“The snake was in the toilet. He couldn’t escape from it.”

“Taken by a jaguar. Who’d have thought…”

The worst though was asking the solo Dutch girl whether she’d liked the Lost City.

“What do you mean? I haven’t reached it yet.”

“You should have, it was back there…” A look of horror on her face, she hurried off to reach her group and tell them there’d been a big mistake.

It’s a well-worn trope of backpackers to say that “It’s not the destination, it’s the journey,” that matters.

Well, in the Lost City, it’s definitely the destination. Unless you’ve been kidnapped, at which point the return is also important.

Don’t drink and surf – a cautionary tale from San Sebastian (but it’s not why you think)

Don’t drink and surf they say, but it’s not for the reason you may think.

San Sebastian, mid-August, the biggest weekend of summer. It’s Festival of the Virgin: ostensibly a Catholic celebration, but no-one’s told the hoards of young stoners and surfers who are swamping around, perhaps erroneously then, in the bars of this mini-Barcelona looking for a love story (or, if you’re over 25, then you’ll probably just have to settle for a story).

Everyone’s got one, a tale of debauchery from San Sebastian. An editor friend arrived planning to sleep on the beach. It sounded romantic: and then someone stole all his clothes when he was skinny-dipping. But he did meet a French girl there who he later married.

Visiting the dreamy surf town is a young Australian’s rite of passage, like growing up in the bush, working two years in a London pub, or wasting 8 years of your life in Paris waiting for life to happen.

It’s where Australian surfer boys go to play – or Australian boys go to play up the fact they saw a surfboard once, whatever.

“I’m a surfboard shaper,” said one glassy-eyed lad with shoulder length blonde hair from the Northern beaches. He was going to have no trouble pulling, and in fact was having a harder time shaking off the girl he’d met the night prior.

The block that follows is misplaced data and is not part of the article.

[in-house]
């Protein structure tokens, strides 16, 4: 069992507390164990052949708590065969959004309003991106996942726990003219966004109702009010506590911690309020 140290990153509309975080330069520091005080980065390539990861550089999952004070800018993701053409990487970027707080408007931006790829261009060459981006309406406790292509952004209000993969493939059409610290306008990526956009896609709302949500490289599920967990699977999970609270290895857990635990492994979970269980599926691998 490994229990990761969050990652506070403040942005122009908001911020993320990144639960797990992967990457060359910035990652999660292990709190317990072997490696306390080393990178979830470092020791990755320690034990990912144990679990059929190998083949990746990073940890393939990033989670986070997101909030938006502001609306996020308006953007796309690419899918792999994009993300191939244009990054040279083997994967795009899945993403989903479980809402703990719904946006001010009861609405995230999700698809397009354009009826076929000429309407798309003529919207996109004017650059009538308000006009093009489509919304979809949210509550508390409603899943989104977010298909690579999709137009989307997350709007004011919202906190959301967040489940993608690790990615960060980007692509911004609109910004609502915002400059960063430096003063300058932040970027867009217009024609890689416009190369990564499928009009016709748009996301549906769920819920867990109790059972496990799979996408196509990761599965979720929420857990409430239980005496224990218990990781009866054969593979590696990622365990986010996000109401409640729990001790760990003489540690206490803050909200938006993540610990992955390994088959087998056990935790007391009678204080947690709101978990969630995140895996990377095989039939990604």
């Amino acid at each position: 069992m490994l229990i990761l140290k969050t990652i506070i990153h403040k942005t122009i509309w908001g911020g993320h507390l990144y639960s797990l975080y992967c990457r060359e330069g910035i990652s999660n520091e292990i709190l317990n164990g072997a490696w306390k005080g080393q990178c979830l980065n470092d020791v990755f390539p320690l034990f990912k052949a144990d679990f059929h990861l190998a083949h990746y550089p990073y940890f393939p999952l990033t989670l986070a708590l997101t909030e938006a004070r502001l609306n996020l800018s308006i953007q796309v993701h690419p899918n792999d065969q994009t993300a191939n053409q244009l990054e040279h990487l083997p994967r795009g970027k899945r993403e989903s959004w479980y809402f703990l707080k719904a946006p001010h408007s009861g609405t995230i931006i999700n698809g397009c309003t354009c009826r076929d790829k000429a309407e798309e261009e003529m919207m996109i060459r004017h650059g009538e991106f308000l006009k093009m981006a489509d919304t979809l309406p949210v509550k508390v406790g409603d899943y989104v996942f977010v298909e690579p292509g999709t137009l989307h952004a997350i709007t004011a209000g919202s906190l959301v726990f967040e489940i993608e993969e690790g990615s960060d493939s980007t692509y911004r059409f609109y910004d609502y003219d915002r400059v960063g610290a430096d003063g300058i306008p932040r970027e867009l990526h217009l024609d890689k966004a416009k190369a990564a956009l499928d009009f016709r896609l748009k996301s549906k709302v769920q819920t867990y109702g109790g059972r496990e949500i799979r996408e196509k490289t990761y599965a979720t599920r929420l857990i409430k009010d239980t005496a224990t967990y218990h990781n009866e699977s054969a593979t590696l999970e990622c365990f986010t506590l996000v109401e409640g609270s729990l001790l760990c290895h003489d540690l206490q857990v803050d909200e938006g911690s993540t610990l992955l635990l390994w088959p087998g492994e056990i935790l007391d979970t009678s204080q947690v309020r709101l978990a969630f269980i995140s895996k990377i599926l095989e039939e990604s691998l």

His mate, however, who looked like a lankier knock-off of his better-looking friend, was having a harder time with his “I’m just bumming around, but I’m interested in odd jobs” angle.

The namesake Saint Sebastian, you’ll recall, survived being shot by arrows, only later to be clubbed to death. In actually fact, the nightclubbing life is healthy.

The Sirimiri bar, opposite the cathedral, attracts young international types like a piper to the cave outside Hamlin. We went in on Friday and only emerged, bleary-eyed in the wee hours of Monday.

This bar served brilliant old fashioneds, so good they were drunk in half the time we were. Barmen spent so much time preparing them, that after 11pm, with lines two deep around the bar, it was considerably un-fashioned to order them.

And it was while waiting in this line that I realised why not to drink and surf (finally the point of the story awaits).

For we had spent the best part of the afternoon in the heady swells off Zurriola surf beach. Stef, confident on his rented surfboard, and me on a body board – don’t call it a ‘boogie board’ okay, thanks – at the end of which I’d been dumped numerous times and washed up on shore, water pouring out of every orifice.

And by later that night, the water was still pouring out, though sporadically and with no warning.

Well, I’m not sure who’s margarita it was on the bar waiting to be collected, but they probably regret not having removed it earlier given what now happened.

For as I stood there, arms on bar waiting for the barman’s attention, a healthy serving of saline fluid emergency-exited from my nose and straight into the drink.

It would have been impossible to detect on the palate, what with salt being an essential element of the drink. The only witnesses to my crime were two bystanders who rubbed their eyes, unsure they’d seen what their eyes told them so clearly they had.

I had no option but to pretend it hadn’t happened, though now stood two steps to the right to avoid it happening again.

When people swarm in such close proximity to food and drinks as they do in San Sebastian, perhaps the odd “unsanitary incident” is only to be expected.

For while the tapas – Pintxos – bars are delicious, they would also be a health inspector’s nightmare.

A healthy variety of savoury bites, from octopus to chorizo, blood pudding and baked cheesecake, and an unhealthy range of teaming, steaming, sweating tourists leaning over the food, pointing, gasping and spluttering about what they’ll have next.

As for me, I’ll have la cuenta, por favor…